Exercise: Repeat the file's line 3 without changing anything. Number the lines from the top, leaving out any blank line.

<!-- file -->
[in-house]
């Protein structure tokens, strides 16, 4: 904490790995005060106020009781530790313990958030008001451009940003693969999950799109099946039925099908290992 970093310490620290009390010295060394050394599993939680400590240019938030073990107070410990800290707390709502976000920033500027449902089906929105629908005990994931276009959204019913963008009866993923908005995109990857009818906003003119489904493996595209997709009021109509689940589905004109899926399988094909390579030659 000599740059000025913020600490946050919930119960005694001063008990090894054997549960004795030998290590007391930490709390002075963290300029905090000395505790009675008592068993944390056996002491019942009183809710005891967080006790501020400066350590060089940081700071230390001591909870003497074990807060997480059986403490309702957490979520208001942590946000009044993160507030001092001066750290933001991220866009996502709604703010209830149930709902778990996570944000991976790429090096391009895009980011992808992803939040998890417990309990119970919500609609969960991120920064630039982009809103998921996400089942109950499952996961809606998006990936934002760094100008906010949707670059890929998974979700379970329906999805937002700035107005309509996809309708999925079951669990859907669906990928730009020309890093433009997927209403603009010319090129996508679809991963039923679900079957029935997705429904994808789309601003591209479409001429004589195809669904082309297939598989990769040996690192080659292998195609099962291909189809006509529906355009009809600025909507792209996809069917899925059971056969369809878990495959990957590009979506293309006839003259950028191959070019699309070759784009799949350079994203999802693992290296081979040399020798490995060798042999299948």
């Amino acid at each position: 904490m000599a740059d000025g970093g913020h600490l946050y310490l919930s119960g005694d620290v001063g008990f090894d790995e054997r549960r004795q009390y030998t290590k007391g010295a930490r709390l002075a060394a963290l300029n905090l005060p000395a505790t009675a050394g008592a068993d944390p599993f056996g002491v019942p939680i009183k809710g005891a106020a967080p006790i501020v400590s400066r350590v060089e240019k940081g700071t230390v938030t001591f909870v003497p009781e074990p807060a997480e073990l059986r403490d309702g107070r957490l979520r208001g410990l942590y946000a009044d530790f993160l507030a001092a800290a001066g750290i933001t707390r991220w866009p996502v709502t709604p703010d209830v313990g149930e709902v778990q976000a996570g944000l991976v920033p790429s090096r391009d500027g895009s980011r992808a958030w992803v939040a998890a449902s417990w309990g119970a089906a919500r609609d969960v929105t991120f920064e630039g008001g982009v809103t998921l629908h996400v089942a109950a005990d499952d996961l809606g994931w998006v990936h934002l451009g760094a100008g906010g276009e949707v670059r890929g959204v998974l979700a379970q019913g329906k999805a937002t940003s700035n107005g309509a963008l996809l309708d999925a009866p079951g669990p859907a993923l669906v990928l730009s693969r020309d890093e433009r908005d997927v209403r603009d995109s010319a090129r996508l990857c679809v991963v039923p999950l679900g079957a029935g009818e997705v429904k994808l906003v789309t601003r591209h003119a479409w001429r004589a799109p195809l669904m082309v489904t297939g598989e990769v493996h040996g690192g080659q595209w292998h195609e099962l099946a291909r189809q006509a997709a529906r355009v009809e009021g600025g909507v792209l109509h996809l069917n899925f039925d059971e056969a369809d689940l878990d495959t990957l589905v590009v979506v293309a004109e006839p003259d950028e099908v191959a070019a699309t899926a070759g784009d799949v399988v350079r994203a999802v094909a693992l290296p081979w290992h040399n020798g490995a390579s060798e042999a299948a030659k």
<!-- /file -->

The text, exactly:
């Amino acid at each position: 904490m000599a740059d000025g970093g913020h600490l946050y310490l919930s119960g005694d620290v001063g008990f090894d790995e054997r549960r004795q009390y030998t290590k007391g010295a930490r709390l002075a060394a963290l300029n905090l005060p000395a505790t009675a050394g008592a068993d944390p599993f056996g002491v019942p939680i009183k809710g005891a106020a967080p006790i501020v400590s400066r350590v060089e240019k940081g700071t230390v938030t001591f909870v003497p009781e074990p807060a997480e073990l059986r403490d309702g107070r957490l979520r208001g410990l942590y946000a009044d530790f993160l507030a001092a800290a001066g750290i933001t707390r991220w866009p996502v709502t709604p703010d209830v313990g149930e709902v778990q976000a996570g944000l991976v920033p790429s090096r391009d500027g895009s980011r992808a958030w992803v939040a998890a449902s417990w309990g119970a089906a919500r609609d969960v929105t991120f920064e630039g008001g982009v809103t998921l629908h996400v089942a109950a005990d499952d996961l809606g994931w998006v990936h934002l451009g760094a100008g906010g276009e949707v670059r890929g959204v998974l979700a379970q019913g329906k999805a937002t940003s700035n107005g309509a963008l996809l309708d999925a009866p079951g669990p859907a993923l669906v990928l730009s693969r020309d890093e433009r908005d997927v209403r603009d995109s010319a090129r996508l990857c679809v991963v039923p999950l679900g079957a029935g009818e997705v429904k994808l906003v789309t601003r591209h003119a479409w001429r004589a799109p195809l669904m082309v489904t297939g598989e990769v493996h040996g690192g080659q595209w292998h195609e099962l099946a291909r189809q006509a997709a529906r355009v009809e009021g600025g909507v792209l109509h996809l069917n899925f039925d059971e056969a369809d689940l878990d495959t990957l589905v590009v979506v293309a004109e006839p003259d950028e099908v191959a070019a699309t899926a070759g784009d799949v399988v350079r994203a999802v094909a693992l290296p081979w290992h040399n020798g490995a390579s060798e042999a299948a030659k």